Addiction recovery poems are powerful tools that mental health professionals use when working with people recovering from an addiction. For some people, seeing how others have experienced similar things gives them hope, and writing their own poems can help them process their feelings and overcome their past. This guide reviews the benefits of poetry therapy and offers some samples from people who’ve experienced addiction or mental illness.
Why It Helps To Write Poetry for Addiction
Poetry as therapy is common because it can lead to revelations about a person’s condition and struggles. It reveals a lot about who we are as people, what we truly want in our lives and how we see the world around us. Poems about addiction and recovery don’t just help the individuals who write them. When they’re shared with a support group, they might inspire others by striking them in just the right way.
Recovering addicts are often encouraged to use poetry therapy to learn how to communicate their fears, struggles and desires. When working with a therapist, they can learn how to face these obstacles, develop coping mechanisms and ask for help when they need it.
Examples of Recovery Poetry
A quick Google search for addiction recovery poems can prove you’re not alone in your struggles. There are countless poems published online that dive into the feelings of being trapped in the hold of an addiction. They highlight the lack of self-control many people feel, the sacrifices they’ve endured and how their addictions have touched the people they love. These poems can serve as warnings that inspire others not to walk the same path, rally cries for those determined to change and evidence of victory for those who’ve recovered.
In the poem “My Master” by Selena Odom, addiction takes a human form. Selena gives human qualities to her meth addiction, comparing it to a relationship with a man who takes over her life, isolates her from her family and leaves her an empty shell. Selena begs the reader not to walk down the same path she did and to turn away from the demon she calls addiction so they won’t need to know her pain.
“Love is Patient” by Haileigh B. Johnston is about being accepted and loved despite imperfections and insecurities. She describes her insecurities and says she may not have her life figured out, but she’s loved despite her little quirks and anxiety. She mentions being loved even more on bad days as an example of the power love brings to any relationship and how being with someone requires working through the rough patches.
In her poem, “Sunshine After Rain,” Brenda Winders writes about how her addiction progressed from alcoholism to using pills and crystal meth. The poem describes her struggles with faith and worthiness before ending with the hopeful words that there’s always sunshine after rain.
How To Get Started With Writing
The wonderful thing about poetry is that it comes in so many unique forms and styles. You can be yourself and write however you please. Free-form poetry doesn’t require meter or rhythm, so you’re free to put words on paper as they come to you. When you first sit down to write your poetry, you can use something called stream of consciousness writing to get started.
Stream of consciousness writing involves writing the first thing that comes to mind without worrying about grammar or sentence structure or whether anything makes immediate sense. Just sit and write for a while so you can create the basis for your finished poem. After you’ve filled a page or two with your random thoughts, review it.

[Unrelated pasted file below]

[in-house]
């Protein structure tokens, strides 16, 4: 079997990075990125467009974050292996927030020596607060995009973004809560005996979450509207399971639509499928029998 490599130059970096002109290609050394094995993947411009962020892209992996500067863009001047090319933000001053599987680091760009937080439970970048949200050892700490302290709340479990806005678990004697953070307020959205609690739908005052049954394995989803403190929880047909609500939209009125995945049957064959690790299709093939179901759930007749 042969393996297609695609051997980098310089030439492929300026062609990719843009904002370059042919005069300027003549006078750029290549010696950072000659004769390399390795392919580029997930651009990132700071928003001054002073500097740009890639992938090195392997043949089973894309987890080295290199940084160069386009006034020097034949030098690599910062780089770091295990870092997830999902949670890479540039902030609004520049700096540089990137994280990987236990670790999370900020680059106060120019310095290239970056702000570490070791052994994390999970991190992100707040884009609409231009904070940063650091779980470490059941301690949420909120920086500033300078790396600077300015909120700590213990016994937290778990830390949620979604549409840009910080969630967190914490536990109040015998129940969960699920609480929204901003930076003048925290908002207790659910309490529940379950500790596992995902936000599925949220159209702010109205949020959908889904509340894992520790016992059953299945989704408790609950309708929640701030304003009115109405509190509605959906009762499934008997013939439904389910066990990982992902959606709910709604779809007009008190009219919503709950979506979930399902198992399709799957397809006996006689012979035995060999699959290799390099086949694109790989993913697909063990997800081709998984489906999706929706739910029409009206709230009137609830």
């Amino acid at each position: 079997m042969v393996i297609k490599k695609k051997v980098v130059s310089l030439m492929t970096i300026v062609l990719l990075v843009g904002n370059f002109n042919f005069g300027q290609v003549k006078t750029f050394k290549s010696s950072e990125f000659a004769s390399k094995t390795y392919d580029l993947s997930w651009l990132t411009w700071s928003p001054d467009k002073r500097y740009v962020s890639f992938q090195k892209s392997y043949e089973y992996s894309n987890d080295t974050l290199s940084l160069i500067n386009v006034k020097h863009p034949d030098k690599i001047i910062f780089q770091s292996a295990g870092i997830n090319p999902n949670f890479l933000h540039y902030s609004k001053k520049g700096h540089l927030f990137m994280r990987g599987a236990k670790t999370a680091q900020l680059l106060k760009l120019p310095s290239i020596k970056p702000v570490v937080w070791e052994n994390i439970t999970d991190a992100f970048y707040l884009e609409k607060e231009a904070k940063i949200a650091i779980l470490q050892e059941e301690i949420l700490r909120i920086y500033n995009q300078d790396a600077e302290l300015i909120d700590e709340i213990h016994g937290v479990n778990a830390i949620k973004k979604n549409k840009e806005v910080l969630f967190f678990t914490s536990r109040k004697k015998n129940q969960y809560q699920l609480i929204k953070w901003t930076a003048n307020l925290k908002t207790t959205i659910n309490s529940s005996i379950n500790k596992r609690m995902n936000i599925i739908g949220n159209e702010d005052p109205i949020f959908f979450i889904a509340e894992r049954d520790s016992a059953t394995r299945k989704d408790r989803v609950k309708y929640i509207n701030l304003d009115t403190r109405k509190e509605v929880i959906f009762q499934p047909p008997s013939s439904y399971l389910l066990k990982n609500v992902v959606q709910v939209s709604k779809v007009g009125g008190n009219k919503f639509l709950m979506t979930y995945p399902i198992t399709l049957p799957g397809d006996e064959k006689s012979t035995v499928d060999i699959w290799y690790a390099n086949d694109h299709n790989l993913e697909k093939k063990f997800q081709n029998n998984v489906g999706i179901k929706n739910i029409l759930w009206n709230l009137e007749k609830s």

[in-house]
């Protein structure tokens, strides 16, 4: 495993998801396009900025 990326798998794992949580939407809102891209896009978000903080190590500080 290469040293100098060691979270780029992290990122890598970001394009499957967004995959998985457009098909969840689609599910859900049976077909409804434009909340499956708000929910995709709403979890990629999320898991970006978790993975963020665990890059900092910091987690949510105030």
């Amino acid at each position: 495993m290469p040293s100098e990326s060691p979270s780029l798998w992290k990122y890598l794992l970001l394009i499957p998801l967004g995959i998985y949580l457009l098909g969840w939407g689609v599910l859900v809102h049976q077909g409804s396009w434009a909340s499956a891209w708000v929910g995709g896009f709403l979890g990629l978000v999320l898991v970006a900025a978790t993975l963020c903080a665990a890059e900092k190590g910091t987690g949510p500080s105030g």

No one else can read what’s on those pages, so it doesn’t matter what you’ve written down. Look for the lines and words that resonate most and highlight them. You’ll notice there are some profoundly poetic strings of words, and you can snip them from what you’ve written to begin your poem. As you do this, you’ll find it gives you new ideas you can use to expand your thoughts as you’re creating the outline of your poem.
If you want your lines to rhyme, you can use an online thesaurus or Google to find words that rhyme with one another. For example, if you want to describe the feeling of a new beginning and the last line ends with the word “gone,” then you could incorporate the rhyming word “dawn” with a relevant metaphor.
Remember, you’re doing this for yourself, and your poems need to speak to you before anyone else. You don’t need to become an award-winning poet overnight and shouldn’t expect too much from yourself. Many aspiring poets are very critical of their work, so if you’re looking at what you’ve written with self-judgment, you’re not alone. Remind yourself that even published poets can be critical of themselves, and the purpose of your poetry is to put your feelings on paper to help you heal.
Don’t Let It Cause More Stress!
Know when to take a break from your writing. If you’re becoming more anxious sitting in front of the page than you were before you began, it may not be the appropriate time to write. Poetry comes to many people when the time and mood are just right. Addiction recovery poems deal with raw emotions, so it’s okay to take a step back if you feel overwhelmed. You can always return to the poem when you’re in a better state of mind to pick it up again.
Find Support While You Battle Addiction
It’s easy to feel like you’re fighting a daily uphill battle when you’re recovering from an addiction. At FHE Health, we recognize how real the struggle is and offer hope for a better life. Your treatment plan may require a combination of medication and therapy, and we have mental health professionals available who understand the complexities of an addiction and proven treatment methods.
If you’re struggling to fight an addiction on your own or concerned about someone who has a drug or alcohol problem, call FHE Health to learn more about our treatment programs. You can contact us through our website or give us a call at (833) 596-3502.